Skip to main content

Talking sweet potatoes at the Source of the Nile

Last month I was invited to the Source of the Nile agricultural trade show in Jinja, Uganda. The show brings together all aspects of agriculture: from crops to chickens, cows and tractors. The event attracts over 120,000 visitors each year and runs for seven days.

I was needed on a National Crops Resources Research Institute (NaCRRI) stand where Agnes Alajo (a PhD student and breeder) was selling improved sweet potato varieties, which are resistant to pests and diseases with higher levels of pro-vitamin A.

It is estimated that around 35% of children and 55% of child-bearing mothers in rural Uganda suffer from vitamin A deficiency, which is associated with preventable child blindness and mortality. The orange-fleshed NAROSPOT varieties developed by NaCRRI are enriched with pro-vitamin A and it’s hoped their adoption will help improve the deficiency problem.

The stand also had an impressive array of biscuits, cakes and even juice made from processing sweet potato. Agriculture is very important in Uganda; it accounts for around 24% of GDP and 43% of the working population are subsistence farmers (2013). Processing sweet potatoes to produce flour can be economically viable and provides farmers with an opportunity to add value to their crop, boost income and reduce poverty.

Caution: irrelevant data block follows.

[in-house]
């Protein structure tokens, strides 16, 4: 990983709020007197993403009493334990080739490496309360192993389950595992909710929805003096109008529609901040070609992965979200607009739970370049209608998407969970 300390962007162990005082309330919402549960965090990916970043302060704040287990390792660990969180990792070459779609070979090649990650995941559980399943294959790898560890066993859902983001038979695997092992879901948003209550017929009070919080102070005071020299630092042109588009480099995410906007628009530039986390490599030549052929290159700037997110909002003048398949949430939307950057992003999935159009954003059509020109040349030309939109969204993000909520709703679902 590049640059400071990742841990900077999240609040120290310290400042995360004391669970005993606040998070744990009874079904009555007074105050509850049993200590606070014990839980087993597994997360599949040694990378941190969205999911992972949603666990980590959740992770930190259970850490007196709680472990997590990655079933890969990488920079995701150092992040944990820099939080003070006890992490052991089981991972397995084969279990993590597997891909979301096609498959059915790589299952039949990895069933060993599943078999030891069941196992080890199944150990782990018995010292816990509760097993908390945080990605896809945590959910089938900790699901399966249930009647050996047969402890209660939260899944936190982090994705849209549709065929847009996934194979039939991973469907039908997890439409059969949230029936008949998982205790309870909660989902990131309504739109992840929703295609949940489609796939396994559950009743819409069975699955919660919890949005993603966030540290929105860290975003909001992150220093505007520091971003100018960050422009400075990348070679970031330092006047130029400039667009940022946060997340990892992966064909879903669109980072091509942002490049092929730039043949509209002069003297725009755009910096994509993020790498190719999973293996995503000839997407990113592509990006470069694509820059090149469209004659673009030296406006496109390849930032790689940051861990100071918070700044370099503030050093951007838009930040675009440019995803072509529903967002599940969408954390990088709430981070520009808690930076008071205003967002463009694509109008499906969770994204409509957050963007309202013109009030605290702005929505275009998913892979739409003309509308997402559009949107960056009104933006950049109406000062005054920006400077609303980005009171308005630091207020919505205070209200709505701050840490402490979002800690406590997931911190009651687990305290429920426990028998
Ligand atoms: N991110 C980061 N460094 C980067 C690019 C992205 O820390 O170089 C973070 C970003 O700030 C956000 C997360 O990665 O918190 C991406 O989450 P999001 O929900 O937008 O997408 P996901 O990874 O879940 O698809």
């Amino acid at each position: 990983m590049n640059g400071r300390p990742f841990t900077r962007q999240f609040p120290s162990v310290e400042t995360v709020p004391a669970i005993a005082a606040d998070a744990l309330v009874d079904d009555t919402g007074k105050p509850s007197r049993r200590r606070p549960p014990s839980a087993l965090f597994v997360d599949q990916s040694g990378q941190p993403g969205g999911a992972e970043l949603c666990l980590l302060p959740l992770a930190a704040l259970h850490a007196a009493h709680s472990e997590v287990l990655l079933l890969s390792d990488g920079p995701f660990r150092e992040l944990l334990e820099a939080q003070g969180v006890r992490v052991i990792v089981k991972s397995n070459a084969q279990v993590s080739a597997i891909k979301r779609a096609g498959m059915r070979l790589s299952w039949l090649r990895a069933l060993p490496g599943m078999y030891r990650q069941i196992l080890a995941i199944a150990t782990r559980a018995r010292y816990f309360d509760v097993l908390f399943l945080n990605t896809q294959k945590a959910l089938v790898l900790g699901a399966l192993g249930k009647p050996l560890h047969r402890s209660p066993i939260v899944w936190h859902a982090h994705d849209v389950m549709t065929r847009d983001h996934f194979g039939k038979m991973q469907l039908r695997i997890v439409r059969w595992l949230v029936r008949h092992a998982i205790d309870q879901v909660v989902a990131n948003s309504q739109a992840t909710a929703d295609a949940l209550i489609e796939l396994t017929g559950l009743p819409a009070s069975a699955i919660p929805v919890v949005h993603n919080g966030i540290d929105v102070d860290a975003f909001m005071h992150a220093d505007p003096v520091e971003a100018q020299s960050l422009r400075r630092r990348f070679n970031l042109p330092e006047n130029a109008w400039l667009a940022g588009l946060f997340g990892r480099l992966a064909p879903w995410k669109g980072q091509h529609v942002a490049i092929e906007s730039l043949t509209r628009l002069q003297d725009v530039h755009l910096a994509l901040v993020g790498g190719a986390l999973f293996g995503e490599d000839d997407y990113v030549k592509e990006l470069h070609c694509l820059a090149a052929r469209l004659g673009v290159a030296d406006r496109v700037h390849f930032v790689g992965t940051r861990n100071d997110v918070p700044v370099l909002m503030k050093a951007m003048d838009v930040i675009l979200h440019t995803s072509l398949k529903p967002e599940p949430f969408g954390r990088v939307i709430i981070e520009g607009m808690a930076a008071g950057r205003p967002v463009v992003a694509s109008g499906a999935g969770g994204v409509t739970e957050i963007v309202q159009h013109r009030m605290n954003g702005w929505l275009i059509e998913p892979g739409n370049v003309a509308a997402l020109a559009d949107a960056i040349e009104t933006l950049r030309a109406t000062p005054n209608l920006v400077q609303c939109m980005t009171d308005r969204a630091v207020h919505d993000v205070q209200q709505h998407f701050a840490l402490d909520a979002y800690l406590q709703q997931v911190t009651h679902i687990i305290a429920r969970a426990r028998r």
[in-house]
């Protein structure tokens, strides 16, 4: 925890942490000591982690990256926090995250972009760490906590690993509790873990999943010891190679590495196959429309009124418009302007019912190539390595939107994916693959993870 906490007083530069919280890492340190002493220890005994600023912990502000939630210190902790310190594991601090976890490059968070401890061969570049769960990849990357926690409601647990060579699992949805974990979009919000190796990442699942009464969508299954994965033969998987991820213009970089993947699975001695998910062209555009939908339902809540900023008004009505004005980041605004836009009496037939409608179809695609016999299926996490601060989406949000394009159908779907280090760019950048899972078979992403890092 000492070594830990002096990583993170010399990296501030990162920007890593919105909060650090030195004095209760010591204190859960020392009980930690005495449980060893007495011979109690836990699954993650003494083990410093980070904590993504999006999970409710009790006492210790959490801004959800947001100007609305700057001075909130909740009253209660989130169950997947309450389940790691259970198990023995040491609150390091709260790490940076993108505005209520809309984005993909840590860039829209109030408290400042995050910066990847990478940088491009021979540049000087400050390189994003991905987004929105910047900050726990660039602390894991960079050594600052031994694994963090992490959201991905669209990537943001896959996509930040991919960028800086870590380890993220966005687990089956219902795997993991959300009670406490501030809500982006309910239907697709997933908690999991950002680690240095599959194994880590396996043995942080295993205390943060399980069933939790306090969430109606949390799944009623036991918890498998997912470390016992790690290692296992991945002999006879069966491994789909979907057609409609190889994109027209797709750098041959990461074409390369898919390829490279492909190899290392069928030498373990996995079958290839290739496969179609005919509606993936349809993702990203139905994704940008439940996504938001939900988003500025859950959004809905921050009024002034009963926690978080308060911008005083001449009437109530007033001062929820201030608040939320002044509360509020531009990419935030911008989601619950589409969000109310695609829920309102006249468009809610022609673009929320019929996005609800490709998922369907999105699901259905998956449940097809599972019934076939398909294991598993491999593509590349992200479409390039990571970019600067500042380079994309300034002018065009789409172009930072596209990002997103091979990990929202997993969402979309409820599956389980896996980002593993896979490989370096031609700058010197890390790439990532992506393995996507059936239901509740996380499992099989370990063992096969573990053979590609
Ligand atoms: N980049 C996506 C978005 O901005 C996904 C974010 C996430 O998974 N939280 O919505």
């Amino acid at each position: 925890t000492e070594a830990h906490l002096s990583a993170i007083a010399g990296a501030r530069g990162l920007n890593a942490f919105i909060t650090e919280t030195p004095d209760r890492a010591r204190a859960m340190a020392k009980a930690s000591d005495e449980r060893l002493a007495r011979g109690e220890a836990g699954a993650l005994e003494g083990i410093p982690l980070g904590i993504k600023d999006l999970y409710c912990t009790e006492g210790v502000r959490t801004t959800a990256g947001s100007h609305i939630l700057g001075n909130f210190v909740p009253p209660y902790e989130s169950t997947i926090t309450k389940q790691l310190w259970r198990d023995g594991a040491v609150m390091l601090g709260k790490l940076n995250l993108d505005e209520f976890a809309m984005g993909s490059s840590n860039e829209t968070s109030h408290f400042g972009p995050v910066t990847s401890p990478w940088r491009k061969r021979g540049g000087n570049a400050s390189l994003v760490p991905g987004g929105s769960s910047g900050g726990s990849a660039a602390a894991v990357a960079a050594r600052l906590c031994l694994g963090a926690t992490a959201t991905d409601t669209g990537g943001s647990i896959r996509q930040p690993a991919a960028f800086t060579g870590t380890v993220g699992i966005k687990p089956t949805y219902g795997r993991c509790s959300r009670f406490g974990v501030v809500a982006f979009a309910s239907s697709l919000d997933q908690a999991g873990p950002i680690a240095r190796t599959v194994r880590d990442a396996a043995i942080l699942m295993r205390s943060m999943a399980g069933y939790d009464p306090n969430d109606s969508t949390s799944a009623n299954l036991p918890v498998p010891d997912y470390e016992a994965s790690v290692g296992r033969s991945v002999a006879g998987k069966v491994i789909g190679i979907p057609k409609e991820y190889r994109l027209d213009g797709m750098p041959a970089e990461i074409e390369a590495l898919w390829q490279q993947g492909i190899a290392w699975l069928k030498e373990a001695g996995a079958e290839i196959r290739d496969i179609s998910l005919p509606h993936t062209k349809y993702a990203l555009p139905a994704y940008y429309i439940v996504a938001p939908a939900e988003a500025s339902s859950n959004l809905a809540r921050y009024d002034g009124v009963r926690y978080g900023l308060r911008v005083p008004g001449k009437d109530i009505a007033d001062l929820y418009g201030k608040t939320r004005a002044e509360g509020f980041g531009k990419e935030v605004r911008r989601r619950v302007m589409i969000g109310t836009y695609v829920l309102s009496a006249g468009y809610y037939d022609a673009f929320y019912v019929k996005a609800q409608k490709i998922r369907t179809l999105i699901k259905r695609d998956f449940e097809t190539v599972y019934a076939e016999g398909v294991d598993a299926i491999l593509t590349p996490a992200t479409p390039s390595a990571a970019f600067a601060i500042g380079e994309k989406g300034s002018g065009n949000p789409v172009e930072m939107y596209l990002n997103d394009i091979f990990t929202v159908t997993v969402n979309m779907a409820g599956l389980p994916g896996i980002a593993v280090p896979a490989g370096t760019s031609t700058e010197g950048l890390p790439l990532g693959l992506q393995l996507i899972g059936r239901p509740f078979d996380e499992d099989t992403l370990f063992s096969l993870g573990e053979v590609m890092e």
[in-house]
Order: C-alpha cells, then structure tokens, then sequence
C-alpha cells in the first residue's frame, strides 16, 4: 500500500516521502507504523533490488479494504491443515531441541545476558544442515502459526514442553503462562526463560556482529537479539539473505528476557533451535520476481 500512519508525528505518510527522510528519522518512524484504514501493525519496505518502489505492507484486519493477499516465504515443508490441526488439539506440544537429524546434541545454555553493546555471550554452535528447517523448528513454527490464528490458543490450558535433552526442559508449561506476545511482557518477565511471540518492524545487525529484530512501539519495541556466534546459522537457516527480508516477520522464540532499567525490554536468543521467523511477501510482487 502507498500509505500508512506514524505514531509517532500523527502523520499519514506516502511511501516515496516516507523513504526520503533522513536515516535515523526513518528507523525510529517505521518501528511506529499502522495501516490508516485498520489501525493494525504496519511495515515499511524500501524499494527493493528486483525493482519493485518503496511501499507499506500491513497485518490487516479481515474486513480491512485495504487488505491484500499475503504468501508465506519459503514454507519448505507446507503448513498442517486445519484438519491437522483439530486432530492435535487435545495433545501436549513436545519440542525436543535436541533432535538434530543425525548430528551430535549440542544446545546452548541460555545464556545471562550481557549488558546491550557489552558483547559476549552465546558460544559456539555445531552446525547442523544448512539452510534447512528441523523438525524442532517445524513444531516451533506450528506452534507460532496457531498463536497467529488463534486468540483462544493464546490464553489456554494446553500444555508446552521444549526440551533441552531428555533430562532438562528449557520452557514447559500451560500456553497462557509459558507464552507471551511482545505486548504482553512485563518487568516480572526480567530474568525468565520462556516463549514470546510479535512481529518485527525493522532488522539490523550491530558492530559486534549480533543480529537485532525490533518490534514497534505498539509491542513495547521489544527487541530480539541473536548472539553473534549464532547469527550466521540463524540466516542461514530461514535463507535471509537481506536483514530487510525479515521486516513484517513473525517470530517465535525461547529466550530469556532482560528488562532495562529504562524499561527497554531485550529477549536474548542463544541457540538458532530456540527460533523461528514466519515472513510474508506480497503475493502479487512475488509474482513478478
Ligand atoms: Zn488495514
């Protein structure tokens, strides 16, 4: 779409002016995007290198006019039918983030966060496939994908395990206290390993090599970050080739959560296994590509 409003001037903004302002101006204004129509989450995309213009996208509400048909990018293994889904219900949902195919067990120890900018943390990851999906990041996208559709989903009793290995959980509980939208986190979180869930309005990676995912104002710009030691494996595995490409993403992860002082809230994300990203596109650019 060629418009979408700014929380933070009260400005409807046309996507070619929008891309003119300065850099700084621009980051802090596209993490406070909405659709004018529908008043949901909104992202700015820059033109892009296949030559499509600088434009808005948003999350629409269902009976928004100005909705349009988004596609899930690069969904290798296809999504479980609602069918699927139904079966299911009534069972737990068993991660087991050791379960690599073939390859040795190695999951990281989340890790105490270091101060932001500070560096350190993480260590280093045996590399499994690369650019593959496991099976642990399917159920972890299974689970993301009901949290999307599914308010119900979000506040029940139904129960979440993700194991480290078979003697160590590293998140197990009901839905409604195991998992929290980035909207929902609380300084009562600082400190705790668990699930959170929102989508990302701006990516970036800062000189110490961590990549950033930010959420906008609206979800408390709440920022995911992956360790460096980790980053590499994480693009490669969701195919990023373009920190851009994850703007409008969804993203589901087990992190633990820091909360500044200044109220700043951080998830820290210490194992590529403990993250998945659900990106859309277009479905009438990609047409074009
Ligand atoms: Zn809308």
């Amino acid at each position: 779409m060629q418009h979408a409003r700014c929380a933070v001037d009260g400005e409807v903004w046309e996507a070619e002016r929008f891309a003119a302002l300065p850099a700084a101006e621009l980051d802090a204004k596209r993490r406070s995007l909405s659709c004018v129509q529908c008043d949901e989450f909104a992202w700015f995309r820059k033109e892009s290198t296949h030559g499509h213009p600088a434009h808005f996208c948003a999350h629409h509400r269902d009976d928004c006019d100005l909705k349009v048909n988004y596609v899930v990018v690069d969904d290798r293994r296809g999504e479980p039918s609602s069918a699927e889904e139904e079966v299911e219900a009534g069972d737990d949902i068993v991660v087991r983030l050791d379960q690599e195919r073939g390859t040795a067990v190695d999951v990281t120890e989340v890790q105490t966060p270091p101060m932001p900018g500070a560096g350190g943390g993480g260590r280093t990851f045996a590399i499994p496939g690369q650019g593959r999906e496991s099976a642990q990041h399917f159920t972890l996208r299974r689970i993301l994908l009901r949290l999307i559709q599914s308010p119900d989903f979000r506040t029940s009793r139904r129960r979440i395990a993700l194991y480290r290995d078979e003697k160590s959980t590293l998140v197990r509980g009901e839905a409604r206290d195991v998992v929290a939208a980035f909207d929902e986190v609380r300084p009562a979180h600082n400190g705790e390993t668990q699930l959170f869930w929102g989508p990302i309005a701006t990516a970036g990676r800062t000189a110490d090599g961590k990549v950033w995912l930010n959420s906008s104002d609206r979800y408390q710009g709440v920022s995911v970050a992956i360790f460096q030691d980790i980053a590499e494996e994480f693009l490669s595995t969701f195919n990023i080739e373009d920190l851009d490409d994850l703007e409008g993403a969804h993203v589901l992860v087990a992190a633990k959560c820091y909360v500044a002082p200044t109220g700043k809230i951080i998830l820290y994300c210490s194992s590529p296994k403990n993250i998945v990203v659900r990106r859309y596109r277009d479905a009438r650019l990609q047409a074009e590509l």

The range of products made through processing sweet potato
I had to hurriedly absorb information about sweet potato, as very soon hoards of excited school children arrived. The main challenge was that not everyone can speak English and my UK accent was quite difficult for them to understand. I had to speak clearly and slowly to get my message across. Often teachers had to repeat what I had said in their local language. There are over 40 local languages in Uganda, so even Ugandans can find it difficult to communicate!
Agnes explains the importance of pro-vitamin A rich sweet potatoes to school students
Agnes explains the importance of pro-vitamin A rich sweet potatoes to school students
There was a lot of interest from young people who want to pursue agricultural careers and are attracted to opportunities for commercialization. Most people were very intrigued about the cakes, and couldn’t believe that they were made using sweet potato flour. Unfortunately, we couldn’t give out samples to taste until the end of the week, which caused a lot of pleading and disappointment!
Walking around the show I discovered giant cassava tubers, a “speaking head” and impressive looking cabbages. I later  saw the source of the Nile itself!
I had a great time walking around. There was plenty of entertainment and I also got to see where the Nile flows from Lake Victoria!
This blog has been written by University of Bristol Cabot Institute member Katie Tomlinson from the School of Biological Sciences.  Katie's area of research is to generate and exploit an improved understanding of cassava brown streak disease (CBSD) to ensure sustainable cassava production in Africa.  This blog has been reposted with kind permission from Katie's blog Cassava Virus

Katie Tomlinson
More from this blog series: